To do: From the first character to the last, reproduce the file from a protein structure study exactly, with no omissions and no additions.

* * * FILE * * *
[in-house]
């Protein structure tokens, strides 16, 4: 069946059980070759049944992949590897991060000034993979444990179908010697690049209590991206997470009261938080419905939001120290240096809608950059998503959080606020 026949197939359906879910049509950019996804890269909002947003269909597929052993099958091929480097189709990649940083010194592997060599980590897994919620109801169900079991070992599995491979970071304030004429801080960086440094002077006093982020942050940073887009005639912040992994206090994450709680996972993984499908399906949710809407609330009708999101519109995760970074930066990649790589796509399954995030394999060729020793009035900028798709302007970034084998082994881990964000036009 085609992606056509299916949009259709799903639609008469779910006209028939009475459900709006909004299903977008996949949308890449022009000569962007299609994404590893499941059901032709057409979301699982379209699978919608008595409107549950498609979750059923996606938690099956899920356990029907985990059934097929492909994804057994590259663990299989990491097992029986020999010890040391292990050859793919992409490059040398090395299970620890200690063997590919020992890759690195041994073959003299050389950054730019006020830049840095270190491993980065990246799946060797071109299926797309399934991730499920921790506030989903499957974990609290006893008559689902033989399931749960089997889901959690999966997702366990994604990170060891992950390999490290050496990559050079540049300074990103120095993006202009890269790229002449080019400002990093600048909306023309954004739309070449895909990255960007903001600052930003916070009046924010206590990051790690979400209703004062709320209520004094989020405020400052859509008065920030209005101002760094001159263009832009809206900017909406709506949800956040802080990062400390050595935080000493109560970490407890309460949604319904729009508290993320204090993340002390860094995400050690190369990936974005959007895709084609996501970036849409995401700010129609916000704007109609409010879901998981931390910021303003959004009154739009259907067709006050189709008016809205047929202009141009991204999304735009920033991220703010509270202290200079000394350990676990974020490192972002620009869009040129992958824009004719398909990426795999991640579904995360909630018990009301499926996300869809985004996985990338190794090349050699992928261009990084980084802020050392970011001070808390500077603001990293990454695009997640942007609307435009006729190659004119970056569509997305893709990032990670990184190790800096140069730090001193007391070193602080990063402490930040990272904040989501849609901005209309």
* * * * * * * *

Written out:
[in-house]
């Protein structure tokens, strides 16, 4: 069946059980070759049944992949590897991060000034993979444990179908010697690049209590991206997470009261938080419905939001120290240096809608950059998503959080606020 026949197939359906879910049509950019996804890269909002947003269909597929052993099958091929480097189709990649940083010194592997060599980590897994919620109801169900079991070992599995491979970071304030004429801080960086440094002077006093982020942050940073887009005639912040992994206090994450709680996972993984499908399906949710809407609330009708999101519109995760970074930066990649790589796509399954995030394999060729020793009035900028798709302007970034084998082994881990964000036009 085609992606056509299916949009259709799903639609008469779910006209028939009475459900709006909004299903977008996949949308890449022009000569962007299609994404590893499941059901032709057409979301699982379209699978919608008595409107549950498609979750059923996606938690099956899920356990029907985990059934097929492909994804057994590259663990299989990491097992029986020999010890040391292990050859793919992409490059040398090395299970620890200690063997590919020992890759690195041994073959003299050389950054730019006020830049840095270190491993980065990246799946060797071109299926797309399934991730499920921790506030989903499957974990609290006893008559689902033989399931749960089997889901959690999966997702366990994604990170060891992950390999490290050496990559050079540049300074990103120095993006202009890269790229002449080019400002990093600048909306023309954004739309070449895909990255960007903001600052930003916070009046924010206590990051790690979400209703004062709320209520004094989020405020400052859509008065920030209005101002760094001159263009832009809206900017909406709506949800956040802080990062400390050595935080000493109560970490407890309460949604319904729009508290993320204090993340002390860094995400050690190369990936974005959007895709084609996501970036849409995401700010129609916000704007109609409010879901998981931390910021303003959004009154739009259907067709006050189709008016809205047929202009141009991204999304735009920033991220703010509270202290200079000394350990676990974020490192972002620009869009040129992958824009004719398909990426795999991640579904995360909630018990009301499926996300869809985004996985990338190794090349050699992928261009990084980084802020050392970011001070808390500077603001990293990454695009997640942007609307435009006729190659004119970056569509997305893709990032990670990184190790800096140069730090001193007391070193602080990063402490930040990272904040989501849609901005209309």